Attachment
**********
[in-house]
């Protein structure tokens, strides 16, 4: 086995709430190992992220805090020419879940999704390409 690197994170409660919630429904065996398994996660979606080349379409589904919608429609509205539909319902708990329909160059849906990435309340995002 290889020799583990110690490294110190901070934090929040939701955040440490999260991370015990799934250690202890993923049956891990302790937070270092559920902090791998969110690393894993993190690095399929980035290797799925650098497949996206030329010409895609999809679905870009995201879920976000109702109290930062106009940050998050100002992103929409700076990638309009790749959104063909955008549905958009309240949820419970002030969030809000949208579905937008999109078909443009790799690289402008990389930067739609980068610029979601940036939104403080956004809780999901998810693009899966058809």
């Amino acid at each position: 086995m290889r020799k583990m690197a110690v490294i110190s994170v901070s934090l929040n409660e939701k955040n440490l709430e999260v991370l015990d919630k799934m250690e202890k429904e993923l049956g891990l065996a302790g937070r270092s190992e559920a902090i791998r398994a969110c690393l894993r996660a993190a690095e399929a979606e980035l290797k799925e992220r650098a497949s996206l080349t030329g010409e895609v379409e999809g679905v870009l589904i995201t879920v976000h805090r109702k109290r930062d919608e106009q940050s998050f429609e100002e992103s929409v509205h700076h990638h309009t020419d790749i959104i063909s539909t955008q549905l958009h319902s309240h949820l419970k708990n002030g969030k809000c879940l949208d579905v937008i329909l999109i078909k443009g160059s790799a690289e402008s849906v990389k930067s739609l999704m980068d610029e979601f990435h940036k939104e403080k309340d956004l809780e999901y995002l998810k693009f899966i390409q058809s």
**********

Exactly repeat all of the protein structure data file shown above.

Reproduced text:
[in-house]
């Protein structure tokens, strides 16, 4: 086995709430190992992220805090020419879940999704390409 690197994170409660919630429904065996398994996660979606080349379409589904919608429609509205539909319902708990329909160059849906990435309340995002 290889020799583990110690490294110190901070934090929040939701955040440490999260991370015990799934250690202890993923049956891990302790937070270092559920902090791998969110690393894993993190690095399929980035290797799925650098497949996206030329010409895609999809679905870009995201879920976000109702109290930062106009940050998050100002992103929409700076990638309009790749959104063909955008549905958009309240949820419970002030969030809000949208579905937008999109078909443009790799690289402008990389930067739609980068610029979601940036939104403080956004809780999901998810693009899966058809």
């Amino acid at each position: 086995m290889r020799k583990m690197a110690v490294i110190s994170v901070s934090l929040n409660e939701k955040n440490l709430e999260v991370l015990d919630k799934m250690e202890k429904e993923l049956g891990l065996a302790g937070r270092s190992e559920a902090i791998r398994a969110c690393l894993r996660a993190a690095e399929a979606e980035l290797k799925e992220r650098a497949s996206l080349t030329g010409e895609v379409e999809g679905v870009l589904i995201t879920v976000h805090r109702k109290r930062d919608e106009q940050s998050f429609e100002e992103s929409v509205h700076h990638h309009t020419d790749i959104i063909s539909t955008q549905l958009h319902s309240h949820l419970k708990n002030g969030k809000c879940l949208d579905v937008i329909l999109i078909k443009g160059s790799a690289e402008s849906v990389k930067s739609l999704m980068d610029e979601f990435h940036k939104e403080k309340d956004l809780e999901y995002l998810k693009f899966i390409q058809s």